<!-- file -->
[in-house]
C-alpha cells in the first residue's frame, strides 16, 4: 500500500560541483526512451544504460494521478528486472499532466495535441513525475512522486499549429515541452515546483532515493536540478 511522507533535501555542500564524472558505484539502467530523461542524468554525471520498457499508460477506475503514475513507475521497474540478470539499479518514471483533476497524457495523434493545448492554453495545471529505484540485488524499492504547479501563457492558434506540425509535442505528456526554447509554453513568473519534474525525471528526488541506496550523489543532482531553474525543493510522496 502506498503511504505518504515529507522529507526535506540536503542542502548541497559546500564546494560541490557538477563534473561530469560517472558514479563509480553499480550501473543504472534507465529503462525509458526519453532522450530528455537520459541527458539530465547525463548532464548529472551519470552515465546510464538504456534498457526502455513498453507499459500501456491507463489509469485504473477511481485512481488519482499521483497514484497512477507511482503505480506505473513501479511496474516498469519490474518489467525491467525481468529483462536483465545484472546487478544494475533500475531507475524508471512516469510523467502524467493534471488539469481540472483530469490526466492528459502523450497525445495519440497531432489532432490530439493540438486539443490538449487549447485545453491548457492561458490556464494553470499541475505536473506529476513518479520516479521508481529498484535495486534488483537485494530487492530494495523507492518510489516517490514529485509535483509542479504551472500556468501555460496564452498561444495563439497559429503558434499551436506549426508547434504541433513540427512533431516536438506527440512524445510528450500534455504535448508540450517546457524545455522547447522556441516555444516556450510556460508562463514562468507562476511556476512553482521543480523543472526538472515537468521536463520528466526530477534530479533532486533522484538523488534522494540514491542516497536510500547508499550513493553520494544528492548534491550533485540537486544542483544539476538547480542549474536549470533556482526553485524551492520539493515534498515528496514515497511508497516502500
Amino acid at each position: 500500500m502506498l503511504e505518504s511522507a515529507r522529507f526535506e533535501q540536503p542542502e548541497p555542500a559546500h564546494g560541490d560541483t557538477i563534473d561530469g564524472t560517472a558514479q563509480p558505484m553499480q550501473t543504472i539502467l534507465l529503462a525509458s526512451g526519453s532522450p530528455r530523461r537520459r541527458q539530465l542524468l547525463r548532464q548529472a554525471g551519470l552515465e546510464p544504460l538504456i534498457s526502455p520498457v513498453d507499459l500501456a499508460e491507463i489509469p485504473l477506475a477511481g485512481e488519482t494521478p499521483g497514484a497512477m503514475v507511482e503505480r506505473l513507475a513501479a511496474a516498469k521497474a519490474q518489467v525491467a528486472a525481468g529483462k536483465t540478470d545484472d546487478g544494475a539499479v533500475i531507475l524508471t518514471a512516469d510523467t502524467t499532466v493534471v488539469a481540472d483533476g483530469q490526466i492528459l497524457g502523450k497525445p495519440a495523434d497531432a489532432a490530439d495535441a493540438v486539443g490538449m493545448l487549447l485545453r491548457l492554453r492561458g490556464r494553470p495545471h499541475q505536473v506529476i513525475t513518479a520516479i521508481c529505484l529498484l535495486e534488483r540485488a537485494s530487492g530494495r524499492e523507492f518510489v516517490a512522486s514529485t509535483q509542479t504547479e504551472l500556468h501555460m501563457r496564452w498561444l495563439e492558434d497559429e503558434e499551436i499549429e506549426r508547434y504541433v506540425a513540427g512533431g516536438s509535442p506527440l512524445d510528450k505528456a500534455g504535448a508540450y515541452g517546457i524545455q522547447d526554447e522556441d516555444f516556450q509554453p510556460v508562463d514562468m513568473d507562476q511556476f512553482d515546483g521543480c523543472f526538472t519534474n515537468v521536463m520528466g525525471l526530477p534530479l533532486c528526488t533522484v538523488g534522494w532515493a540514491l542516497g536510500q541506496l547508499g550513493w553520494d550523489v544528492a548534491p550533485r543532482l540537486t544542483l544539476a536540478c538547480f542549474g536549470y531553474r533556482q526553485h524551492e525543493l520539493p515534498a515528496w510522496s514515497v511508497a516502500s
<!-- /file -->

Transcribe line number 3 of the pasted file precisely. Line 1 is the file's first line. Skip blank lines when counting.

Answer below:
Amino acid at each position: 500500500m502506498l503511504e505518504s511522507a515529507r522529507f526535506e533535501q540536503p542542502e548541497p555542500a559546500h564546494g560541490d560541483t557538477i563534473d561530469g564524472t560517472a558514479q563509480p558505484m553499480q550501473t543504472i539502467l534507465l529503462a525509458s526512451g526519453s532522450p530528455r530523461r537520459r541527458q539530465l542524468l547525463r548532464q548529472a554525471g551519470l552515465e546510464p544504460l538504456i534498457s526502455p520498457v513498453d507499459l500501456a499508460e491507463i489509469p485504473l477506475a477511481g485512481e488519482t494521478p499521483g497514484a497512477m503514475v507511482e503505480r506505473l513507475a513501479a511496474a516498469k521497474a519490474q518489467v525491467a528486472a525481468g529483462k536483465t540478470d545484472d546487478g544494475a539499479v533500475i531507475l524508471t518514471a512516469d510523467t502524467t499532466v493534471v488539469a481540472d483533476g483530469q490526466i492528459l497524457g502523450k497525445p495519440a495523434d497531432a489532432a490530439d495535441a493540438v486539443g490538449m493545448l487549447l485545453r491548457l492554453r492561458g490556464r494553470p495545471h499541475q505536473v506529476i513525475t513518479a520516479i521508481c529505484l529498484l535495486e534488483r540485488a537485494s530487492g530494495r524499492e523507492f518510489v516517490a512522486s514529485t509535483q509542479t504547479e504551472l500556468h501555460m501563457r496564452w498561444l495563439e492558434d497559429e503558434e499551436i499549429e506549426r508547434y504541433v506540425a513540427g512533431g516536438s509535442p506527440l512524445d510528450k505528456a500534455g504535448a508540450y515541452g517546457i524545455q522547447d526554447e522556441d516555444f516556450q509554453p510556460v508562463d514562468m513568473d507562476q511556476f512553482d515546483g521543480c523543472f526538472t519534474n515537468v521536463m520528466g525525471l526530477p534530479l533532486c528526488t533522484v538523488g534522494w532515493a540514491l542516497g536510500q541506496l547508499g550513493w553520494d550523489v544528492a548534491p550533485r543532482l540537486t544542483l544539476a536540478c538547480f542549474g536549470y531553474r533556482q526553485h524551492e525543493l520539493p515534498a515528496w510522496s514515497v511508497a516502500s